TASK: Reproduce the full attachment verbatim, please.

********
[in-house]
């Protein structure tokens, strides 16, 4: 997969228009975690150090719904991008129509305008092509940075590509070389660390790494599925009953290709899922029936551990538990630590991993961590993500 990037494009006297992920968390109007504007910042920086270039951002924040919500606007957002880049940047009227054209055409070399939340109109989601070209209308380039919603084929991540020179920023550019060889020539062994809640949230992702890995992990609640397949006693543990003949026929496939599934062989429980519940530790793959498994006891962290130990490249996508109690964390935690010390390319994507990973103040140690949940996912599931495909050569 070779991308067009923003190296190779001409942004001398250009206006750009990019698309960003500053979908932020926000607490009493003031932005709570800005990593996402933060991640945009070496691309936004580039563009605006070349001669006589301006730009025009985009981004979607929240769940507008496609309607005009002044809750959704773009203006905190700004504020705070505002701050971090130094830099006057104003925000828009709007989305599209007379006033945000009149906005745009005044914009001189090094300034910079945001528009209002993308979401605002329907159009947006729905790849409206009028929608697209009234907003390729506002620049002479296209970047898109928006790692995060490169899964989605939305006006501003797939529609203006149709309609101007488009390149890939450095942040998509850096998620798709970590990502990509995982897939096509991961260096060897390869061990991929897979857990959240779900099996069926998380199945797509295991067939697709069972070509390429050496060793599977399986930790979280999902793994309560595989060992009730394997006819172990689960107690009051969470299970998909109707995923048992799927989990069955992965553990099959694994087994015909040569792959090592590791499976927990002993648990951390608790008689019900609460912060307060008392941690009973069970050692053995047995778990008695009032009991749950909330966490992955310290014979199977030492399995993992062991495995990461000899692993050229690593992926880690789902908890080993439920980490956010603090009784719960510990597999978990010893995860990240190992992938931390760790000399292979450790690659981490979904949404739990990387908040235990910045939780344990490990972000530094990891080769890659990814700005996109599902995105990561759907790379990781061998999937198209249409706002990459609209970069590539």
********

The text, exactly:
[in-house]
């Protein structure tokens, strides 16, 4: 997969228009975690150090719904991008129509305008092509940075590509070389660390790494599925009953290709899922029936551990538990630590991993961590993500 990037494009006297992920968390109007504007910042920086270039951002924040919500606007957002880049940047009227054209055409070399939340109109989601070209209308380039919603084929991540020179920023550019060889020539062994809640949230992702890995992990609640397949006693543990003949026929496939599934062989429980519940530790793959498994006891962290130990490249996508109690964390935690010390390319994507990973103040140690949940996912599931495909050569 070779991308067009923003190296190779001409942004001398250009206006750009990019698309960003500053979908932020926000607490009493003031932005709570800005990593996402933060991640945009070496691309936004580039563009605006070349001669006589301006730009025009985009981004979607929240769940507008496609309607005009002044809750959704773009203006905190700004504020705070505002701050971090130094830099006057104003925000828009709007989305599209007379006033945000009149906005745009005044914009001189090094300034910079945001528009209002993308979401605002329907159009947006729905790849409206009028929608697209009234907003390729506002620049002479296209970047898109928006790692995060490169899964989605939305006006501003797939529609203006149709309609101007488009390149890939450095942040998509850096998620798709970590990502990509995982897939096509991961260096060897390869061990991929897979857990959240779900099996069926998380199945797509295991067939697709069972070509390429050496060793599977399986930790979280999902793994309560595989060992009730394997006819172990689960107690009051969470299970998909109707995923048992799927989990069955992965553990099959694994087994015909040569792959090592590791499976927990002993648990951390608790008689019900609460912060307060008392941690009973069970050692053995047995778990008695009032009991749950909330966490992955310290014979199977030492399995993992062991495995990461000899692993050229690593992926880690789902908890080993439920980490956010603090009784719960510990597999978990010893995860990240190992992938931390760790000399292979450790690659981490979904949404739990990387908040235990910045939780344990490990972000530094990891080769890659990814700005996109599902995105990561759907790379990781061998999937198209249409706002990459609209970069590539």